61 (5): 459–62. doi:10.1136/ard.61.5.459. PMC 1754076 . PMID 11959773. ^ a b Severson, Kim (August 24, 2010). "A School Fight Over Chocolate Milk". The New York Times. ^ "Report on the Food and Drug Administration's Review of the Safety of Recombinant Bovine Somatotropin". U.S. Food and Drug Administration. April 23, 2009. Retrieved August 25, 2016. ^ "Bovine Somatotropin". NIH State of the Science Statements.
National Institutes of Health. ^ "Evaluation of certain veterinary drug residues in food" (PDF). World Health Organization. 2014. Retrieved August 25, 2016. ^ "Monsanto's Bovine Growth Hormone (rBGH) Once Again Under Fire". Organicconsumers.org. June 9, 2006. ^ Voluntary Labeling of Milk and Milk Products From Cows That Have Not Been Treated With Recombinant Bovine Somatotropin. Fda.gov. Retrieved November 24, 2011.
^ Epstein, Samuel S. "Milk: America's Health Problem". Cancer Prevention Coalition. Archived from the original on March 14, 2010. Retrieved August 28, 2010. ^ "Mastitis Control Programs: Milk Quality Evaluation Tools for Dairy Farmers". Ag.ndsu.edu. January 1, 1997. Retrieved August 28, 2010. ^ Greger, Michael (January 2001). "Paratuberculosis and Crohn's Disease: Got Milk?" (PDF). Vegan Outreach.
Retrieved February 8, 2011. ^ "European Council Decision of December 17, 1999". Eur-lex.europa.eu. Retrieved August 28, 2010. ^ People for the Ethical Treatment of Animals. "Milk Sucks". Retrieved December 9, 2009. ^ United States. Office of Dietary Supplements. Dietary Supplement Fact Sheet: Calcium. 2013. Web. . ^ Mekonnen, Mesfin M.; Hoekstra, Arjen Y. (January 24, 2012). "A Global Assessment of the Water Footprint of Farm Animal Products".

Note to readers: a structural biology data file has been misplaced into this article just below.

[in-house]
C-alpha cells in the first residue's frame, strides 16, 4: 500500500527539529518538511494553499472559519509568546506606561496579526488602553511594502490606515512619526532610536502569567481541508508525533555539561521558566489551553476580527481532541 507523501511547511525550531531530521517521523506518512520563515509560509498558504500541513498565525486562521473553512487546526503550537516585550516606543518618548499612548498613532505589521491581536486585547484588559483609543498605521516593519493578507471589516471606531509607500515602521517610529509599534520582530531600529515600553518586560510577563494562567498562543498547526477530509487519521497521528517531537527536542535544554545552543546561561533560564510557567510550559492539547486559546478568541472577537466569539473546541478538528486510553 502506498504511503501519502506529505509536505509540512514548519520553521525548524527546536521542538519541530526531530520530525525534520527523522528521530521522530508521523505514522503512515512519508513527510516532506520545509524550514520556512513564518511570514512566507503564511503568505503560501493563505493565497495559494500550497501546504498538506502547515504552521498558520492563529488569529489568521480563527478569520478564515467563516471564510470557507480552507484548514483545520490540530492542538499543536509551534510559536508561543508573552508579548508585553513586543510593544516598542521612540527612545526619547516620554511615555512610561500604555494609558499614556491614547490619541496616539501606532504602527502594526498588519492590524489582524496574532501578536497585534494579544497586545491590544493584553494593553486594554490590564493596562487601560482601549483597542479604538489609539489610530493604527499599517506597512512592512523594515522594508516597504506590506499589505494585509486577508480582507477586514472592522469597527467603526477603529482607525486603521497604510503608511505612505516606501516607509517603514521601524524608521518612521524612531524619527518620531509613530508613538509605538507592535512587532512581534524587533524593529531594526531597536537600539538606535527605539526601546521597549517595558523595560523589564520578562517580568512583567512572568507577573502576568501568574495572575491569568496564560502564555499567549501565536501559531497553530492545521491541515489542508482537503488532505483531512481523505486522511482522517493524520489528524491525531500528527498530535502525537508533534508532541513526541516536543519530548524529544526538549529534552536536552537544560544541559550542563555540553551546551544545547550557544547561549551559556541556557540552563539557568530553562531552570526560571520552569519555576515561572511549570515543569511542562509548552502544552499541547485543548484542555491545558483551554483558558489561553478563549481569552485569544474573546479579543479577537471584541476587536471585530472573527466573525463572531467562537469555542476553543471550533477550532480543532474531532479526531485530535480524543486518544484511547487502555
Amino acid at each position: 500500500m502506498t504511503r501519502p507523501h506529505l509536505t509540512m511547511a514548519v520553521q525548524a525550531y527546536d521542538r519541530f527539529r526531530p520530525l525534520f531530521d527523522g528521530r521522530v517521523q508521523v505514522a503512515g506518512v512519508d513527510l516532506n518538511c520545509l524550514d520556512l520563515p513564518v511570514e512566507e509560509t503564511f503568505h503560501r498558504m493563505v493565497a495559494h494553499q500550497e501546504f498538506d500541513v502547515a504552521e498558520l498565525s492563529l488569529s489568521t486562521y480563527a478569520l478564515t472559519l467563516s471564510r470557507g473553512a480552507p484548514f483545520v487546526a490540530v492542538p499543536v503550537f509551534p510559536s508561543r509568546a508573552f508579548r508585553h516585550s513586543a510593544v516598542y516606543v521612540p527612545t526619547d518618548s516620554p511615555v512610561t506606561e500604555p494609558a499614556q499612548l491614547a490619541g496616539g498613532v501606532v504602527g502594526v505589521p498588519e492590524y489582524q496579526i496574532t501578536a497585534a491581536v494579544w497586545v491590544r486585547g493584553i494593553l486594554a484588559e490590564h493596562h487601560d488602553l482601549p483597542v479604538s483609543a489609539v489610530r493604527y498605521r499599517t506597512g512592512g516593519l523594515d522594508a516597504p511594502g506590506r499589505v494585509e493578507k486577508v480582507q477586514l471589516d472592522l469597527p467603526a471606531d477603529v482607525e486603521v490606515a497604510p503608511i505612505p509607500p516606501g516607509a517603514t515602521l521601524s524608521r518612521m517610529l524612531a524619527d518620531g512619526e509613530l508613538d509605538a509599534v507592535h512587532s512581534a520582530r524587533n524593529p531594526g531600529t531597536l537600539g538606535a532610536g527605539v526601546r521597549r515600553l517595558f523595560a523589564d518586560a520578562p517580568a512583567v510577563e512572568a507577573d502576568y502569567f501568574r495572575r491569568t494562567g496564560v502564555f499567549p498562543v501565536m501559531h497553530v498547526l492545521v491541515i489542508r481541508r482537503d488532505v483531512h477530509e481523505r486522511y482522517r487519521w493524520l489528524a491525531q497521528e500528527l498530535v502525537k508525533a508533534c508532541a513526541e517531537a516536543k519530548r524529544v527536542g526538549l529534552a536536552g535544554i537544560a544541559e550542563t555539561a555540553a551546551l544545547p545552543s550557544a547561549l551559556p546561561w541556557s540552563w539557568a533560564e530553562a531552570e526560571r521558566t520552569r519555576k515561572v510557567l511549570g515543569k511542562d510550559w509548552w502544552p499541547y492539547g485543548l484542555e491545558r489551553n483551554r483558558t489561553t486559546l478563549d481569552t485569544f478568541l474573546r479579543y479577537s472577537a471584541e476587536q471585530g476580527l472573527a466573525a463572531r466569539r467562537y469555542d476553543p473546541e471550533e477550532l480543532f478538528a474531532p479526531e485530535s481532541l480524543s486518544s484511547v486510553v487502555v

Ecosystems. 15 (3): 401–415. doi:10.1007/s10021-011-9517-8. ISSN 1432-9840. ^ Sahi, T (1974). "Lactose malabsorption in Finnish-speaking and Swedish-speaking populations in Finland". Scandinavian journal of gastroenterology. 9 (3): 303–8. PMID 4852638. ^ Zero Lactose – Enfin une solution pour les intolérants au lactose Archived December 6, 2013, at the Wayback Machine.. Zerolactose.be. Retrieved November 24, 2011.
^ Lactose Free Milk. Real Goodness. Retrieved November 24, 2011. ^ "Lactose intolerance: prevalence, symptoms and diagnosis". The Dairy Council. Archived from the original on October 26, 2015. ^ "Yogurt and Other Cultured Dairy Products", National Dairy Council, 2000. ^ Rombauer, Irma S. and Marion Rombauer Becker (1975). The Joy of Cooking (Revised Edition). Bobbs Merrill. p. 533. ISBN 0-672-51831-7.
^ "How to Buy Dairy Products" Archived December 2, 2007, at the Wayback Machine., Home and Garden Bulletin 255, USDA, February 1995. Retrieved May 16, 2007. ^ Main, Emily (November 30, 2009). "Chocolate Milk Debate Rages On". Rodale News. Archived from the original on August 15, 2010. Retrieved August 28, 2010. ^ a b Milk and Juice Cartons Fact Sheet, Waste Wise WA, zerowastewa.com.au. Retrieved June 21, 2009.
^ "Adulterated milk is what Indians are drinking". Centre for Science and Environment. Retrieved June 28, 2015. ^ Coughlan, Sean (March 28, 2006). "Milk's online top-up". BBC News. Retrieved August 28, 2010. ^ "Find me a Milkman – I want doorstep deliveries!". Dairy UK. Archived from the original on October 31, 2010. Retrieved February 8, 2011. ^ ""Milk product roadmaps", The Department for Environment, Food and Rural Affairs".